Be considerate about how and when you ask, just like you’d want someone to be with you. You may not appreciate a thorny question right before an important presentation at work. In the same way, your pastor may struggle with getting such questions before or immediately after Sunday service. Before church, his heart and mind are focused on feeding the flock. Post-church, he is spent after pouring himself out for your good.

A Sunday option might be this: After the service, thank him for serving the church. Tell him that you have a question about something you read and would like his help in thinking through it. (Giving him the context—a book, podcast, etc.—might relieve any concern that it was his morning's sermon!) Ask him what the best format would be for you to ask it. He’ll appreciate your request and consideration. 

You might even offer some other options—phone call, meeting, coffee, email. Right or wrong, church cultures vary regarding appropriate environments for male-female meetings. So, he may feel hesitant about offering to meet for coffee to discuss it but be happy to do so if the idea comes from you. Giving options lets him know what you're comfortable with, and allows him to pick one he is. 

Managing the Response

Be open to a referral to another saint who can help you better. The Bible models a plurality of elders in the local church. God gives each local church a plurality of pastors (elders). He didn’t design the church so that you would receive pastoral care from only one person. But sometimes, we view the preaching-pastor as the most important leader. That's unbiblical and dangerous. Your pastor would be foolish to encourage it. So, he may say, “You know, I’m not the best person to ask about that. I recommend speaking to Mr. Smith, who knows that topic well and should be able to help.” Referring you to someone else may be the best pastoral care he can give.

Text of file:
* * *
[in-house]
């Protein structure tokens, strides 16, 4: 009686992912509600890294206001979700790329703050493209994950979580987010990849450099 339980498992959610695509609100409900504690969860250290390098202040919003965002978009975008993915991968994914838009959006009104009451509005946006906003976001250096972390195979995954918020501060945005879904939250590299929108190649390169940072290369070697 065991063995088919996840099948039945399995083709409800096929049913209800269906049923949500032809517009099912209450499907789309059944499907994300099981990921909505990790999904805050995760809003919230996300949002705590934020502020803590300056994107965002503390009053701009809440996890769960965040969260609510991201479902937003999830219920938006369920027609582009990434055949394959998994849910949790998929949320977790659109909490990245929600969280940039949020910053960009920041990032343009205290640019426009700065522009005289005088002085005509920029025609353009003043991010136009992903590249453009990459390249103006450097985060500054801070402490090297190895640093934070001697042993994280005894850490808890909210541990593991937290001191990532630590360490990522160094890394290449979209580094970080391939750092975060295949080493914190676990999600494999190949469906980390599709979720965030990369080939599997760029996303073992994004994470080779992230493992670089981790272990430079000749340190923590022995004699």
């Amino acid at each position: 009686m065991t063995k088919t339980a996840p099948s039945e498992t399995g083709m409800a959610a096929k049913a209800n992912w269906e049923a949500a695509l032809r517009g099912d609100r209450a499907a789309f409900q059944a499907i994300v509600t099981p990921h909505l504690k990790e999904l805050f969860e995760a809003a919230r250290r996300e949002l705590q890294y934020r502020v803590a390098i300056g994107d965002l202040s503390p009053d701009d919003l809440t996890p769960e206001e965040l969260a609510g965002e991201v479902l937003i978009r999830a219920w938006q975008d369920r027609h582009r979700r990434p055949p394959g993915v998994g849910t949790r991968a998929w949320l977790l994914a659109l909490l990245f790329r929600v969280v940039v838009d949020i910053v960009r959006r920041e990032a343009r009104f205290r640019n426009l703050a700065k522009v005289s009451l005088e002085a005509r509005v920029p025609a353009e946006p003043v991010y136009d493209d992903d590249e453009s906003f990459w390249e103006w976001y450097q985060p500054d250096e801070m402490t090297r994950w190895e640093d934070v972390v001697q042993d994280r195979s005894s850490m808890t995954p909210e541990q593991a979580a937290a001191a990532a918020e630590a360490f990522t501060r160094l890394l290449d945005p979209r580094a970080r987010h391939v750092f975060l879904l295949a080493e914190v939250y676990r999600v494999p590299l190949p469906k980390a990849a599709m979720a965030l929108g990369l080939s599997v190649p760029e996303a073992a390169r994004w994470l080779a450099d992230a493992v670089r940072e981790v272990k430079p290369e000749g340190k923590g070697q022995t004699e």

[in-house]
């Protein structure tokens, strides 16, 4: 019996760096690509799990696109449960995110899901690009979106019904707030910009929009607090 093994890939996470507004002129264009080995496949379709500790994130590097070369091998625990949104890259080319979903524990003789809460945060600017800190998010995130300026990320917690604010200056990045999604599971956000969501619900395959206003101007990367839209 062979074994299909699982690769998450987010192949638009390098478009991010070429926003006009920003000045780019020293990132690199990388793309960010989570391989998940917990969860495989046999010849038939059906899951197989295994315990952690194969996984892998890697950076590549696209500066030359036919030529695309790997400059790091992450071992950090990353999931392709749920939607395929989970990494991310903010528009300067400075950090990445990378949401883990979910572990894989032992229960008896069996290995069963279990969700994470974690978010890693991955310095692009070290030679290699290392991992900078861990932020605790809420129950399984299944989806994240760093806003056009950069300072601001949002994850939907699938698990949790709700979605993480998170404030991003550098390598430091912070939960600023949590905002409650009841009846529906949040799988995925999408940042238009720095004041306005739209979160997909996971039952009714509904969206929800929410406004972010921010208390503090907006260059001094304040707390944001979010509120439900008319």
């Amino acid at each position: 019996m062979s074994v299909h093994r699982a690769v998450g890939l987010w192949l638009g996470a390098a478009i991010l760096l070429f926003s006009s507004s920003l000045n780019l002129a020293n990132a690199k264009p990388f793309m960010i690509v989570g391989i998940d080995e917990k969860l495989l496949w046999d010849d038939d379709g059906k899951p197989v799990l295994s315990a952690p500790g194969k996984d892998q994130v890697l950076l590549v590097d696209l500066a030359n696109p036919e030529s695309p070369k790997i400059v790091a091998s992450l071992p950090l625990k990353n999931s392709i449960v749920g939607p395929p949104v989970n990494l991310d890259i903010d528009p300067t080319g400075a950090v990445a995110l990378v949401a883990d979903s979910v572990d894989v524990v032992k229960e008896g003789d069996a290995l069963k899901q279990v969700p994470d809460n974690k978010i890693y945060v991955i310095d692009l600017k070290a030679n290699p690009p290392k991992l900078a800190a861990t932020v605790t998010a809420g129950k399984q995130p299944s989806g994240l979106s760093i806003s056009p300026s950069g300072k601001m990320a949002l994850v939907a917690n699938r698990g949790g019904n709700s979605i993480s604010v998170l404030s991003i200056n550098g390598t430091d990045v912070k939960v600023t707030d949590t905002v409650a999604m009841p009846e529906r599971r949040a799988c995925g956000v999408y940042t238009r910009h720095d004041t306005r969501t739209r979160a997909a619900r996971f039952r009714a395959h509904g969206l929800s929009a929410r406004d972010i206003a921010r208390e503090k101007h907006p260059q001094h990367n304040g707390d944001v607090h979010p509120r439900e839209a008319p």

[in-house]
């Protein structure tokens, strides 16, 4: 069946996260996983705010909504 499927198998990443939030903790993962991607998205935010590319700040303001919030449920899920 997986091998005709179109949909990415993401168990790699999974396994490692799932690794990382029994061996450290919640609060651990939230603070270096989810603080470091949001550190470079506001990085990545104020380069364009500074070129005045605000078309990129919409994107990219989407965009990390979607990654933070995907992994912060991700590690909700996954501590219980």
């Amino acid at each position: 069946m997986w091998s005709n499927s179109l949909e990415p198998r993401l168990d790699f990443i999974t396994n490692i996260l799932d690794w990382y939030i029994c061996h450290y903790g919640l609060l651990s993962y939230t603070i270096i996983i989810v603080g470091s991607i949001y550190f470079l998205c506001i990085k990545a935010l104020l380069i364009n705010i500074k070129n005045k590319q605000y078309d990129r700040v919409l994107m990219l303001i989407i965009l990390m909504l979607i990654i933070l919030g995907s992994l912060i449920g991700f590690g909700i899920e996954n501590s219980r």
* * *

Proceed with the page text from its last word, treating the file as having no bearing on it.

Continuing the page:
So, what if he doesn't respond to your request? Don’t be afraid to follow up after a few days. Pastors are often busy, email boxes are full, and things slip his mind (like they do with you). In your follow-up, express your willingness to have him refer you to someone else who could help. Be gracious in your assumptions; believe the best about him. He’s probably not ignoring you.

But, if you think there is a pattern of him ignoring you, it's good and right to address it graciously: “Hey, pastor! I’ve sent you a few questions now and then, but I’ve never received a reply. I’m wondering if there’s a better way to contact you. Thanks for clarifying!” If you don’t hear back in a week, schedule a meeting (and bring an advocate if you feel afraid to go alone).

Go in Faith!

One way to mitigate the risk of conflict in these conversations is to develop a healthy relationship before the questions come. Good pastors appreciate being valued as something more than a walking theological encyclopedia. They want to be good brothers in Christ. Positive relationship practices—affirmation, appreciation, interest—make questions easy and natural. Hopefully, this happens in both directions.

Above all else, pray for yourself and your pastor. Ask the Lord to sanctify you and him through your question. Approach this in faith, believing that God will be at work in you and your pastor through your conversation. He will use both of you to build his church, for his glory and your good.

Meet the Author:

Eric Schumacher is the co-author of Worthy: Celebrating the Value of Women with Elyse Fitzpatrick, and they co-host the Worthy podcast. He is a husband, father, pastor, proud Iowa native, and graduate of The Southern Baptist Theological Seminary. Eric has collaborated in writing worship songs, such as “Not in Me" and “Worthy,” for over fifteen years at Hymnicity. Connect with Eric on Facebook, Twitter, Instagram, or at emschumacher.com.